Friday, August 12, 2011

Spoiler alert: We like spoilers!

Go ahead and turn to the ending. A new study shows knowing what happens in a story actually increases our enjoyment

Call off your dogs, spoiler police. A new study from the University of California at San Diego suggests that knowing the outcome of a story doesn't ruin it -- in fact, it increases its pleasures. Rosebud is a sled, bitches!For their study, Nicholas Christenfeld and Jonathan Leavitt provided participants with a variety of "ironic-twist, mystery and literary" short stories from authors including John Updike, Roald Dahl, Anton Chekhov, Agatha Christie and Raymond Carver. Some readers read the stories in their original forms. Some were given a preface with the spoiler. Others had a spoiler rewritten into the middle of the story. Now here's the SHOCKING TWIST: Nearly every time, the readers preferred the "spoiled" versions. And the more of a gotcha the story contained -- like Ambrose Bierce's "An Occurrence at Owl Creek Bridge" -- the more readers enjoyed knowing the outcome ahead of time. By the way, he's dead. You're welcome.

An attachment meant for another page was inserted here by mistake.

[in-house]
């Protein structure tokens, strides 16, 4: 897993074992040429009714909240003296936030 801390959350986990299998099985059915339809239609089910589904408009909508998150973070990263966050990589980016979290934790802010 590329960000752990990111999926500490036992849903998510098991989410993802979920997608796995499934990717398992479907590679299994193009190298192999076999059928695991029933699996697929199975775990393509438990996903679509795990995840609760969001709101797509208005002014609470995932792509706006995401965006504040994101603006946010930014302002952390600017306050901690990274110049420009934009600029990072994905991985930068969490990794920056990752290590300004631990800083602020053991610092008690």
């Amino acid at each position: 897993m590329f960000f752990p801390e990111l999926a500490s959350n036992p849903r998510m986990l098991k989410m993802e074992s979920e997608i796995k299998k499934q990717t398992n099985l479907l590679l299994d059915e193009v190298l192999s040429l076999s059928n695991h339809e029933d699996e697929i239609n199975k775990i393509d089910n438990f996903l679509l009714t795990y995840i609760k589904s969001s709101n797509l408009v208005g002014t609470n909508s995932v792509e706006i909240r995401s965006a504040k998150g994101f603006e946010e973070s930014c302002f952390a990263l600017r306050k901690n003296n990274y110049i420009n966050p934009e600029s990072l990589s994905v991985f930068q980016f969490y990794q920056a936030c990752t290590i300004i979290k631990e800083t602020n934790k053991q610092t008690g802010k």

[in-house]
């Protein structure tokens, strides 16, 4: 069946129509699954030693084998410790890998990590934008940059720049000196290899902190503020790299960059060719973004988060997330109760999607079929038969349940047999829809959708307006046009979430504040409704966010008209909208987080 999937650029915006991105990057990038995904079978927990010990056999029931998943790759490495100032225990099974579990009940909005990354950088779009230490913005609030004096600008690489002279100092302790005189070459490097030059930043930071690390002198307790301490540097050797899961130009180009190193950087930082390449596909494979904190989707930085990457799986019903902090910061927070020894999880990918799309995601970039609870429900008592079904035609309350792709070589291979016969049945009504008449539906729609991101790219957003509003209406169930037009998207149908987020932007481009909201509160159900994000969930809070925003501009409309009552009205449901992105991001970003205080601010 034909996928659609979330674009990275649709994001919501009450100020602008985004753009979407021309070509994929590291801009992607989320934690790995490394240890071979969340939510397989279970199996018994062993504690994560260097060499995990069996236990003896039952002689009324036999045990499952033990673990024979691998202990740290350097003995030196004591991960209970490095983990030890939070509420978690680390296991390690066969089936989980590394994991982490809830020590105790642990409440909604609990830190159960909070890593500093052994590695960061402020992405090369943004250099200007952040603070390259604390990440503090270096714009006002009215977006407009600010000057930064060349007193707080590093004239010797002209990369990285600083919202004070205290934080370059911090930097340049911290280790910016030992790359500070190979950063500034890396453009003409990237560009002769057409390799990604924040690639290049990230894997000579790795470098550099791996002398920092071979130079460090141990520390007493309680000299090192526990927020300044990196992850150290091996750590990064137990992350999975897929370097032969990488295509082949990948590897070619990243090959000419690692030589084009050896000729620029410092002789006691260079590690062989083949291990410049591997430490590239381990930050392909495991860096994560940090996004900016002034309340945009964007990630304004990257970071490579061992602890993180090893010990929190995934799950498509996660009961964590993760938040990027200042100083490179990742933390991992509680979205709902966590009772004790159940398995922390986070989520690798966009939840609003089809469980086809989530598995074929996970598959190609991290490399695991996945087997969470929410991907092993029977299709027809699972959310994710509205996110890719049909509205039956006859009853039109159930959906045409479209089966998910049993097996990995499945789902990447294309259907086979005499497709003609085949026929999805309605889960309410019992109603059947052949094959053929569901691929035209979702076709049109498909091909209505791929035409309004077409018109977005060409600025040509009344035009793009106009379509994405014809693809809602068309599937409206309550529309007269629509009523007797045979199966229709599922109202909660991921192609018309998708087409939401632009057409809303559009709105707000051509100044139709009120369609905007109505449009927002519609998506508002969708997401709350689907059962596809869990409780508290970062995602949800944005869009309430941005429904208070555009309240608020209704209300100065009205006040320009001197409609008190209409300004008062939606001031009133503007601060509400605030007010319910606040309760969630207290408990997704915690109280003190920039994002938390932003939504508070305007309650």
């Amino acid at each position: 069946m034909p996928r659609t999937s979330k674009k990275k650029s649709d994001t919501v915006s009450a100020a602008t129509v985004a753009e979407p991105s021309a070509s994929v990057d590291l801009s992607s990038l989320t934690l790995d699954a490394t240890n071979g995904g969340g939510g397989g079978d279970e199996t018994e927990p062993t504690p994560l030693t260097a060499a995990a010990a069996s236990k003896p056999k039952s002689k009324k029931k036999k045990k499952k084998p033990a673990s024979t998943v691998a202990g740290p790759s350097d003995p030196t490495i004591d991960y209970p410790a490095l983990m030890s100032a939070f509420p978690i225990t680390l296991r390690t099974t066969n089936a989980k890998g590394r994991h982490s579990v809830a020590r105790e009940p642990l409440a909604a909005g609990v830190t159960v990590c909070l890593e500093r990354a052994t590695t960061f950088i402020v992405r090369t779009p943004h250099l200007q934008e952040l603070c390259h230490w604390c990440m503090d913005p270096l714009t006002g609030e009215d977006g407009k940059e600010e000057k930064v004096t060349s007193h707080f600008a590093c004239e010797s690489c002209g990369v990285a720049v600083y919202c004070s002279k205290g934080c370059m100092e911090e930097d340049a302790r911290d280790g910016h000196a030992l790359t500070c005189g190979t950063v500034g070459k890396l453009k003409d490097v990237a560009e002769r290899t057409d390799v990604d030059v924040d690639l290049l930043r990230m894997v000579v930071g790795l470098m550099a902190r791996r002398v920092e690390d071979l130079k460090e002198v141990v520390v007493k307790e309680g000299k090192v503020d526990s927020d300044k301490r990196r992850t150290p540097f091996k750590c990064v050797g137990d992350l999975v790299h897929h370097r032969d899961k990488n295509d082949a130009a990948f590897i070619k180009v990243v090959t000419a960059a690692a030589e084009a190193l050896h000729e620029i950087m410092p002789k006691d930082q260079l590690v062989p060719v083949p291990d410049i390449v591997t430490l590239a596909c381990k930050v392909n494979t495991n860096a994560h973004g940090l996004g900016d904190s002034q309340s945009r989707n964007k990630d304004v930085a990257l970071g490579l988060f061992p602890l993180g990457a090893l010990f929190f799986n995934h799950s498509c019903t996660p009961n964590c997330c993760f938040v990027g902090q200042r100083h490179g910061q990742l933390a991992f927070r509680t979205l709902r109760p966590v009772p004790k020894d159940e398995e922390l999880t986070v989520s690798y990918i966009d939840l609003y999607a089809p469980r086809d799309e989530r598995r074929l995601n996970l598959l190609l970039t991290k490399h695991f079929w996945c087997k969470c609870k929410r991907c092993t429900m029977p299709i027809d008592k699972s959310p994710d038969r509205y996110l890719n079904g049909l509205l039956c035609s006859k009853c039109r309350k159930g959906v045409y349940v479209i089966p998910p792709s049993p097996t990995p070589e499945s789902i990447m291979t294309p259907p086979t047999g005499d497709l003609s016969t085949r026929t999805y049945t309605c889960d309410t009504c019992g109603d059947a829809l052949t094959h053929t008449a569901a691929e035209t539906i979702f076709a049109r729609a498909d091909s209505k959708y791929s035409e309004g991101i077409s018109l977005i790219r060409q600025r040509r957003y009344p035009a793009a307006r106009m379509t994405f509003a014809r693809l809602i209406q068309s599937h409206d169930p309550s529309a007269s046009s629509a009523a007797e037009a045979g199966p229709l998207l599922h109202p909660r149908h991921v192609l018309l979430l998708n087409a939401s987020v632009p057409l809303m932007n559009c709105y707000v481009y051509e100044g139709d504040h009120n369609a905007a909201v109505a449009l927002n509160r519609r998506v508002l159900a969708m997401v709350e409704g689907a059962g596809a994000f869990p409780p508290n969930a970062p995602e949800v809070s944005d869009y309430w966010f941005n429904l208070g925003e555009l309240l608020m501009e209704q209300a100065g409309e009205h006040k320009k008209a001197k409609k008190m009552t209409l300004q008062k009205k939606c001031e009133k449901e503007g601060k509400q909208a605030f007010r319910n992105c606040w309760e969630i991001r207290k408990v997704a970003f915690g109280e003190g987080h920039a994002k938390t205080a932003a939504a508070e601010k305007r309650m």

read on


Rita said...

Spoilers are like Christmas to me,but my
son and husband don't want to know any-
thing.So bring them on.